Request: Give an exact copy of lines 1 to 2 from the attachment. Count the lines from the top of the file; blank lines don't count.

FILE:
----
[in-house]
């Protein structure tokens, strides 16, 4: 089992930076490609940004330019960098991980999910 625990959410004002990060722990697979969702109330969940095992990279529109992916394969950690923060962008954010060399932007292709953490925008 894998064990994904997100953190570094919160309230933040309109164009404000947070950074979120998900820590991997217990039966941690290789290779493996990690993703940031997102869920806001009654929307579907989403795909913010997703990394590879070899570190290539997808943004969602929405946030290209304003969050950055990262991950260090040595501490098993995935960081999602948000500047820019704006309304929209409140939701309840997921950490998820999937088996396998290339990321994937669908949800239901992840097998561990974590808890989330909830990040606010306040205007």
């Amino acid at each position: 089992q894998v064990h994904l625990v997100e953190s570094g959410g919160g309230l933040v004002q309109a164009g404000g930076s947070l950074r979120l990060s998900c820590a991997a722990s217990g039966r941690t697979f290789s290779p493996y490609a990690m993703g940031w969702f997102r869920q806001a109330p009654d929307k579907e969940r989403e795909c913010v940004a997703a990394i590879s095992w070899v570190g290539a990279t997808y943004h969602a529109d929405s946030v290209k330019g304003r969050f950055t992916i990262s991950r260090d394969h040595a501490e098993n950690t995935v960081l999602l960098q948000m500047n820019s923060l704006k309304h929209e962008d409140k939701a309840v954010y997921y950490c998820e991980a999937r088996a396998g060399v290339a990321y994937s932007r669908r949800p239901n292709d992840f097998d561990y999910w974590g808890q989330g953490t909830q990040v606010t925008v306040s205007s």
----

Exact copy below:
[in-house]
């Protein structure tokens, strides 16, 4: 089992930076490609940004330019960098991980999910 625990959410004002990060722990697979969702109330969940095992990279529109992916394969950690923060962008954010060399932007292709953490925008 894998064990994904997100953190570094919160309230933040309109164009404000947070950074979120998900820590991997217990039966941690290789290779493996990690993703940031997102869920806001009654929307579907989403795909913010997703990394590879070899570190290539997808943004969602929405946030290209304003969050950055990262991950260090040595501490098993995935960081999602948000500047820019704006309304929209409140939701309840997921950490998820999937088996396998290339990321994937669908949800239901992840097998561990974590808890989330909830990040606010306040205007």